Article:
WordPress, the software off of which Automattic largely builds its business, has entered its second decade. And Matt Mullenweg takes the reins as the new CEO of Automattic after eight years – quite mature for a startup – in addition to his role as leader of the open source project. I look forward to watching how both WordPress and Automattic continue to evolve under his guidance.
Except that since their primary products are entirely built around a brand that isn’t actually owned by the company, no-one would be interested in buying it. Without the security of knowing you own the trademark your company is mostly dependent on, what is it worth if you’re forced to re-brand your company’s biggest products?
Matt would be required to either include the WordPress Foundation in the deal, or include the trademark from the foundation if he ever actually wanted to sell Automattic for a respectable price. The latter option would effectively dissolve the foundation (whose primary purpose is to protect that trademark), tarnish his name for doing something he vowed to never do years ago, and be a huge blow to the open source project that would likely be forced to fork itself under a new name, and still make the Automattic purchase worth significantly less even with the trademark attached (since the trademark itself would be worth significantly less without the community behind it). Selling the foundation with it instead would imply that the community would need to be supportive of the deal for fear of new WordCamp rules, organizational changes, and a new BDFL making decisions on the open source project (who may not be as benevolent as you hope). If you watched what happened when Oracle aquired the OpenOffice.org trademarks, you know the risks involved there.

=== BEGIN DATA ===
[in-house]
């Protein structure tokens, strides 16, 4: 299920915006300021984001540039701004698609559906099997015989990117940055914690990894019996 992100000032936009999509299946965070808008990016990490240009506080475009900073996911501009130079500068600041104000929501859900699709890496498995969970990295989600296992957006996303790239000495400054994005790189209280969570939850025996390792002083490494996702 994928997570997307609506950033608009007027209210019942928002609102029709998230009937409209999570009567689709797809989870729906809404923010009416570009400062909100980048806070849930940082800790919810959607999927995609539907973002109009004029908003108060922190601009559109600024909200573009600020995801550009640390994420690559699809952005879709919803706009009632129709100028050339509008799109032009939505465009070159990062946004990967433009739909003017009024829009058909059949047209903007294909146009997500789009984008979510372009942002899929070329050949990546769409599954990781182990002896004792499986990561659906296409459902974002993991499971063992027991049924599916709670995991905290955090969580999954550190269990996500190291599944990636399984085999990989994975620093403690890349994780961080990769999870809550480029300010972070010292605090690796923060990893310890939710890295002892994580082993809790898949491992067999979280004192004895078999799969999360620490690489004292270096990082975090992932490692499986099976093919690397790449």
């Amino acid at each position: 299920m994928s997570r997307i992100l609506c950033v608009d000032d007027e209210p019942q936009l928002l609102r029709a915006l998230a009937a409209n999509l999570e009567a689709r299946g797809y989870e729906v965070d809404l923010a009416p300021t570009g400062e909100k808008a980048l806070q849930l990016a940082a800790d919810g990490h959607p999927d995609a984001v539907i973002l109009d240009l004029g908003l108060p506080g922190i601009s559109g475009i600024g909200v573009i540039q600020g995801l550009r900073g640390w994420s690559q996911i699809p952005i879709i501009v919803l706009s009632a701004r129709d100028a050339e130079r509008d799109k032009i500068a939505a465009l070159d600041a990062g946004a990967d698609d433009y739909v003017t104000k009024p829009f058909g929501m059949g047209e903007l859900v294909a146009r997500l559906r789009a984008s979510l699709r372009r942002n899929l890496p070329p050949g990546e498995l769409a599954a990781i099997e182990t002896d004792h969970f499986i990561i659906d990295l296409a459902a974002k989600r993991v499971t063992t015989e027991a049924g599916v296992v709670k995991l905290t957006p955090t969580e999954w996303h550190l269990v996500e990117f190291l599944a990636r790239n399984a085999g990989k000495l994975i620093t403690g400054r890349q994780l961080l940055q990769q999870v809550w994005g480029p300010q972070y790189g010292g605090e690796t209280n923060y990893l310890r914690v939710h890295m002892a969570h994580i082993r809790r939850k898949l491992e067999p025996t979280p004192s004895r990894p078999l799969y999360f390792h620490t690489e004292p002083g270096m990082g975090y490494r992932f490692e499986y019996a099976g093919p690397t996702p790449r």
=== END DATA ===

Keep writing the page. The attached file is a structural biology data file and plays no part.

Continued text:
Basically, I don’t believe Matt could actually cash out on Automattic even if he wanted to in it’s current state (or it would at least be incredibly difficult to). That’s just my assessment of the situation though.
I think Automattic/WordPress Dot Com is worth quite a bit even without the core “WordPress” trademark.
That said, Automattic is heavily tied to the open source project and any acquisition would have to think about how to maintain the connection, as WP+Automattic is worth more together than either one by itself… although both are still valuable on their own.
p.s. I enjoyed your writing in this one Brian.
There’s absolutely no reason why the Foundation would need be included in any acquisition, that would defeat the purpose of creating it in the first place. That sort of faulty reasoning leads later to faulty conclusions.
> takes the reigns
Horses have reins, kings have reigns.
Apologies… Got that fixed up.
Glad I read this. Aside from keeping up on things, I have a HuffPo piece tomorrow with “take the reigns” erroneously in there.
Doing some long term investments in the field of information technology is really worth it because its the digital age and it will grow strongly.